Given that their regular posting is around sixty yards further south, as well as the fact that Jose comes across as the sort of cove who would rather chew off his own arm than let one of his underlings stray from a defensive station, one can only surmise that this tentative dip of the toes into the world of higher pressing came about by design rather than accident.

Presumably it was a tactic tailored to the opposition (as Leeds certainly did play an interesting brand of ‘fast-and-loose’ with their distribution from the back), so we should probably not settle back, order popcorn and watch out for the sight of our midfield anchors roaming the final third on a weekly basis. But nevertheless, it was a joy to behold, and, pointedly, brought great reward.

2. Attacking Ambition vs Defensive Safety

So it was all very welcome stuff – and yet…

Having shown a little ambition, and been richly rewarded, I don’t mind committing to paper the fact that I was a mite disappointed to see the ambition-reward approach dispensed with for the final twenty, as our lot sat back and defended for the last quarter of the game. Dismiss me if you will as a misty-eyed romantic of the all-action-no-plot ilk, but I was rather hoping that we would continue in the vein of the previous half hour and keep probing for more.

I suppose if Jose were asked to justify his approach to these things he might do worse than point to today’s opposition. Such was the adoration lavished upon Leeds today by the voices at BT Sport that one might have thought that were running away with the game, but The Book of Facts clearly states that for all their commitment to attack they were still taking a bit of a hammering. (I suspect a few English managers would goggle with incredulity at the adulation received by Bielsa for steering his ship to a 3-0 defeat.)

Pretty pictures count for little if you troop off three down; and conversely, spending 20 minutes casually swatting away all-comers from the edge of your own penalty area is a lot more palatable when three-up.

But be that as it may, the reversion to deep defence for the last quarter of the game did seem a tad over-the-top. For around a third of the game – specifically, the couple of decent chunks either side of half-time – our lot, while not quite purring, were well in the ascendancy. We were giving Leeds a working-over, as I’ve heard it put, and moreover were making a bit of hay while we were at it. Sonny’s goal was a reward for some enterprising play, and while Toby’s was not directly brought about by any slick attacking, the corner from which it emanated was a decent legacy of the creativity with which we streamed forth.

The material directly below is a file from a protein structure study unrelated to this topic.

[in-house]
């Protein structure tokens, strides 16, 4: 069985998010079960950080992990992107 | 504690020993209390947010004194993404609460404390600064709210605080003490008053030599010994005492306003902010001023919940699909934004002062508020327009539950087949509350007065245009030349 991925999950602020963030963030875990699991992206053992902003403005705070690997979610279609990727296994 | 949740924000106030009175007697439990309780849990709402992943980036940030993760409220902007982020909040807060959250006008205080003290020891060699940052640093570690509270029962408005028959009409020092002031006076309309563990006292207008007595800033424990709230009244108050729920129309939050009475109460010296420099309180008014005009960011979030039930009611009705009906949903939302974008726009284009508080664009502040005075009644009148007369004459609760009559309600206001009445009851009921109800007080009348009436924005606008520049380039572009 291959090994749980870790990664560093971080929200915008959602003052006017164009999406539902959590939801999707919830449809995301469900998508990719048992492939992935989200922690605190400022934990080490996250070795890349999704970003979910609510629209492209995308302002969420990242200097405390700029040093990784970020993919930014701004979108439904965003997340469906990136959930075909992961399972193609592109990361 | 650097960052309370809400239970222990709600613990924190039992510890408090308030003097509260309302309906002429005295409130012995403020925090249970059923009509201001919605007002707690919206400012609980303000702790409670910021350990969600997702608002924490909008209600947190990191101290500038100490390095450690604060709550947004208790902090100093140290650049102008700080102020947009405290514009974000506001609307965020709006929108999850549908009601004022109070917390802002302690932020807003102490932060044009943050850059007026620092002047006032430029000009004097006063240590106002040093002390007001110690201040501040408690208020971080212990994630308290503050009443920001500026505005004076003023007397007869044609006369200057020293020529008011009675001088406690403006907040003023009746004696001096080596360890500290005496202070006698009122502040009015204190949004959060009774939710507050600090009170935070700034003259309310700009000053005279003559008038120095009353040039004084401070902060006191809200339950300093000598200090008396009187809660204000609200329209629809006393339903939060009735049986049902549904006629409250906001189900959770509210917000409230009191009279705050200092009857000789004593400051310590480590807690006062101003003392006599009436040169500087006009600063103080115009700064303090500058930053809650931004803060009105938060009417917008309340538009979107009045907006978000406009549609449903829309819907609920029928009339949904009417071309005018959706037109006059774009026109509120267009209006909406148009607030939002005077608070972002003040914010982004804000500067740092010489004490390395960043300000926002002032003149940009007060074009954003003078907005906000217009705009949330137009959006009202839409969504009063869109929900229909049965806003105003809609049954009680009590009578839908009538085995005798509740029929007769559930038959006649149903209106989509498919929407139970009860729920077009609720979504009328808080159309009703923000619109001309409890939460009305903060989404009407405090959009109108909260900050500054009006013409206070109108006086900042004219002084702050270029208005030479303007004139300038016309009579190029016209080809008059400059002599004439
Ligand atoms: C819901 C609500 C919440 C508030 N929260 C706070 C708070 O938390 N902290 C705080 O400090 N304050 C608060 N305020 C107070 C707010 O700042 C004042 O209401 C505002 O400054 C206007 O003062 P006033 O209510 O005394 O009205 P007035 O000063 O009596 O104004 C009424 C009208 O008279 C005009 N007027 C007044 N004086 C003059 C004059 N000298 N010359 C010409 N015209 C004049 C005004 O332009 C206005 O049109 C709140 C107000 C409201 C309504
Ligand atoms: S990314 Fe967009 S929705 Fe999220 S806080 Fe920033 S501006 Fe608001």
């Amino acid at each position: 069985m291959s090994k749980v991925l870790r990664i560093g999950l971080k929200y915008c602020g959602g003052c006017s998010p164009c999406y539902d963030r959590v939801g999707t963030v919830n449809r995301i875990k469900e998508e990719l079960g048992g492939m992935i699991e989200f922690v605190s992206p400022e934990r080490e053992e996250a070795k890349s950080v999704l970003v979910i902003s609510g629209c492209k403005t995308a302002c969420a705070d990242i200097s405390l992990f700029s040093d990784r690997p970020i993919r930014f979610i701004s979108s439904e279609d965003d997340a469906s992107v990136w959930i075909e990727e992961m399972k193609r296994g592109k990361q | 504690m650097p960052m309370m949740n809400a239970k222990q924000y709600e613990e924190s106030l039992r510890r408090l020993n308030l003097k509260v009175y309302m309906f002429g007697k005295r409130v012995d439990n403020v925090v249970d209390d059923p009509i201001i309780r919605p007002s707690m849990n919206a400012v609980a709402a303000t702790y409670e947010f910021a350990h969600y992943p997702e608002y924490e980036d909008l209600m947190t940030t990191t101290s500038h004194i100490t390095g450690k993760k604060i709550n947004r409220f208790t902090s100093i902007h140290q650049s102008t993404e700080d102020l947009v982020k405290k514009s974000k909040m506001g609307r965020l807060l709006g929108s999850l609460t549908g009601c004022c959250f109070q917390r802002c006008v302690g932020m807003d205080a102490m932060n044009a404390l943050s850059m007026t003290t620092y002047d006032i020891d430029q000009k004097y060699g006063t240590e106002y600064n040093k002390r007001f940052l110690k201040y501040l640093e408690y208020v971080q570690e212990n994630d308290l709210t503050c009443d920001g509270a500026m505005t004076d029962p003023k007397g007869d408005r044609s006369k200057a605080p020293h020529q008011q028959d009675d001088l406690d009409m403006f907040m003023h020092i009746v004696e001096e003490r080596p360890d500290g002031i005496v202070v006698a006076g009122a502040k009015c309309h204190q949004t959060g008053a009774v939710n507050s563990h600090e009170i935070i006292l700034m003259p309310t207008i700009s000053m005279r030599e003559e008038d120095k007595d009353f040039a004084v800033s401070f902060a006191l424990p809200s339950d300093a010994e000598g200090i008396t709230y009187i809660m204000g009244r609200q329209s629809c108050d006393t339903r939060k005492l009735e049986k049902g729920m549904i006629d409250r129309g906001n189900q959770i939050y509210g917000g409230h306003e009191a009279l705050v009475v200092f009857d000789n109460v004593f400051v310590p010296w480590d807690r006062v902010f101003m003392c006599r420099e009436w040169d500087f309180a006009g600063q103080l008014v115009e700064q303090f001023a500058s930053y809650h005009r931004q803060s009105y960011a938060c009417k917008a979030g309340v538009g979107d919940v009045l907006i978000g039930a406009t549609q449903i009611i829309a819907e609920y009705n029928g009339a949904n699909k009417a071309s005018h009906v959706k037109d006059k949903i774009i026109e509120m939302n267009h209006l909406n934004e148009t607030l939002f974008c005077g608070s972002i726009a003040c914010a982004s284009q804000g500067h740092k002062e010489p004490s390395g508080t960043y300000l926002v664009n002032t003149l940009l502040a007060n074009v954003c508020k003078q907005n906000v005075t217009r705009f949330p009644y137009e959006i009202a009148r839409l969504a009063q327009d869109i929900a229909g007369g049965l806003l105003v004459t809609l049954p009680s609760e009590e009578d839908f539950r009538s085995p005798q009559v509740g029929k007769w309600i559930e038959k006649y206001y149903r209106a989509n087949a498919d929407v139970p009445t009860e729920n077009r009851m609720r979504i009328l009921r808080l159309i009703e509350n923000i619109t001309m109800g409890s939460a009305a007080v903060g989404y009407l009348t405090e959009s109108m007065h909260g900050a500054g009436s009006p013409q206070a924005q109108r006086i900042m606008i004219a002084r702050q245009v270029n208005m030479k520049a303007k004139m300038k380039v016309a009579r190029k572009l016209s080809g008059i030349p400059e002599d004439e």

We were making chances, committing men forward and scored enough to wrap up the points nice and early. For around thirty glorious minutes one could forget that the last four games had ever happened.

And then, having established the three-goal ascendancy, there seemed a quite deliberate decision made by all in lilywhite to trot back to their posts and casually repel for the final twenty or thirty minutes. It just seemed a bit much.

Again, I accept that the principle did make a heck of a lot of sense. Few amongst us will need reminding of the horrors that can befall when failing to take due care over a three-goal lead, so just shutting up shop was an absolute dream for the pragmatists. On top of which, Leeds’ over-commitment made them pretty ripe fodder for the counter-attack.

Nevertheless, here at AANP Towers, I’m still inclined to mutter – even as a restorative 3-0 win materialises in front of my eyes – that a lead can be more securely held if we actually have possession of the ball, as was the case after half-time, rather than letting the other lot have a free hit for twenty minutes, sitting quite so deep and inviting them to do their worst. Hugo did not have to make a taxing save; but when we surrender possession the risk is there. A corner here, a deflection there – why not eliminate these possibilities by instead hogging possession ourselves?